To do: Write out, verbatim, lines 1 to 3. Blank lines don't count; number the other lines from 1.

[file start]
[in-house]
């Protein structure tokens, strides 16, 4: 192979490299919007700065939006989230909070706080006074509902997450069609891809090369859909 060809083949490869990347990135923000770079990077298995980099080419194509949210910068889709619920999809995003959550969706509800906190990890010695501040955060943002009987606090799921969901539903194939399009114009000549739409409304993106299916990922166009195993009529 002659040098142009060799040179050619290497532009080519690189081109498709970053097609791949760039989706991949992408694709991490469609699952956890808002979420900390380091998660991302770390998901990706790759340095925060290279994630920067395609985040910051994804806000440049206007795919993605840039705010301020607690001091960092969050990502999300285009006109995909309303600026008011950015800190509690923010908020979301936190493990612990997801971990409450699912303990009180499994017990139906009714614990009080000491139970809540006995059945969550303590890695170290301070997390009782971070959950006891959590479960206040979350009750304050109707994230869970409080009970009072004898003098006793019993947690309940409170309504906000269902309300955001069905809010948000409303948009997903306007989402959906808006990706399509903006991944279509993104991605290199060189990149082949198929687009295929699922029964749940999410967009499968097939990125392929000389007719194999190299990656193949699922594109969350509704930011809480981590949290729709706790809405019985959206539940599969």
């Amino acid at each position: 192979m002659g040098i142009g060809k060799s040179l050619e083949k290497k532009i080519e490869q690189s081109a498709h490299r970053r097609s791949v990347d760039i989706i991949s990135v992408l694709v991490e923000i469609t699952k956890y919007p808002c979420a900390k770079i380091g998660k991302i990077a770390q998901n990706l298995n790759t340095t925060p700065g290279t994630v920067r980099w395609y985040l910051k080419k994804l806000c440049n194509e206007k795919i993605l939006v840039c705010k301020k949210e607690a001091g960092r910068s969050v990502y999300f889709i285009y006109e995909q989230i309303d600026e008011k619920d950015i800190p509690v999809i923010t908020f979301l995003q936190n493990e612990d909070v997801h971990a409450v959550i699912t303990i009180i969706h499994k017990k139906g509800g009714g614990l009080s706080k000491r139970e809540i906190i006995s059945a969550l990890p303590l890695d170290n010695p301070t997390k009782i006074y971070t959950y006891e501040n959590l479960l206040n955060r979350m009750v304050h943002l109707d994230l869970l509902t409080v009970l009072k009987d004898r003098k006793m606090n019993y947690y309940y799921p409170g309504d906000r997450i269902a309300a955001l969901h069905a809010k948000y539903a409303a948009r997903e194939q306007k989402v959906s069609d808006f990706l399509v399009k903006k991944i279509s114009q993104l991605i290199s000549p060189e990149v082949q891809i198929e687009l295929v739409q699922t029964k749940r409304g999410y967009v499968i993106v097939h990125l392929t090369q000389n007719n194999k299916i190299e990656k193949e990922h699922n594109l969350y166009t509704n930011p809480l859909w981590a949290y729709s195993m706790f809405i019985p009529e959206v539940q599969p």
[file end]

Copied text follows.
[in-house]
């Protein structure tokens, strides 16, 4: 192979490299919007700065939006989230909070706080006074509902997450069609891809090369859909 060809083949490869990347990135923000770079990077298995980099080419194509949210910068889709619920999809995003959550969706509800906190990890010695501040955060943002009987606090799921969901539903194939399009114009000549739409409304993106299916990922166009195993009529 002659040098142009060799040179050619290497532009080519690189081109498709970053097609791949760039989706991949992408694709991490469609699952956890808002979420900390380091998660991302770390998901990706790759340095925060290279994630920067395609985040910051994804806000440049206007795919993605840039705010301020607690001091960092969050990502999300285009006109995909309303600026008011950015800190509690923010908020979301936190493990612990997801971990409450699912303990009180499994017990139906009714614990009080000491139970809540006995059945969550303590890695170290301070997390009782971070959950006891959590479960206040979350009750304050109707994230869970409080009970009072004898003098006793019993947690309940409170309504906000269902309300955001069905809010948000409303948009997903306007989402959906808006990706399509903006991944279509993104991605290199060189990149082949198929687009295929699922029964749940999410967009499968097939990125392929000389007719194999190299990656193949699922594109969350509704930011809480981590949290729709706790809405019985959206539940599969």
């Amino acid at each position: 192979m002659g040098i142009g060809k060799s040179l050619e083949k290497k532009i080519e490869q690189s081109a498709h490299r970053r097609s791949v990347d760039i989706i991949s990135v992408l694709v991490e923000i469609t699952k956890y919007p808002c979420a900390k770079i380091g998660k991302i990077a770390q998901n990706l298995n790759t340095t925060p700065g290279t994630v920067r980099w395609y985040l910051k080419k994804l806000c440049n194509e206007k795919i993605l939006v840039c705010k301020k949210e607690a001091g960092r910068s969050v990502y999300f889709i285009y006109e995909q989230i309303d600026e008011k619920d950015i800190p509690v999809i923010t908020f979301l995003q936190n493990e612990d909070v997801h971990a409450v959550i699912t303990i009180i969706h499994k017990k139906g509800g009714g614990l009080s706080k000491r139970e809540i906190i006995s059945a969550l990890p303590l890695d170290n010695p301070t997390k009782i006074y971070t959950y006891e501040n959590l479960l206040n955060r979350m009750v304050h943002l109707d994230l869970l509902t409080v009970l009072k009987d004898r003098k006793m606090n019993y947690y309940y799921p409170g309504d906000r997450i269902a309300a955001l969901h069905a809010k948000y539903a409303a948009r997903e194939q306007k989402v959906s069609d808006f990706l399509v399009k903006k991944i279509s114009q993104l991605i290199s000549p060189e990149v082949q891809i198929e687009l295929v739409q699922t029964k749940r409304g999410y967009v499968i993106v097939h990125l392929t090369q000389n007719n194999k299916i190299e990656k193949e990922h699922n594109l969350y166009t509704n930011p809480l859909w981590a949290y729709s195993m706790f809405i019985p009529e959206v539940q599969p």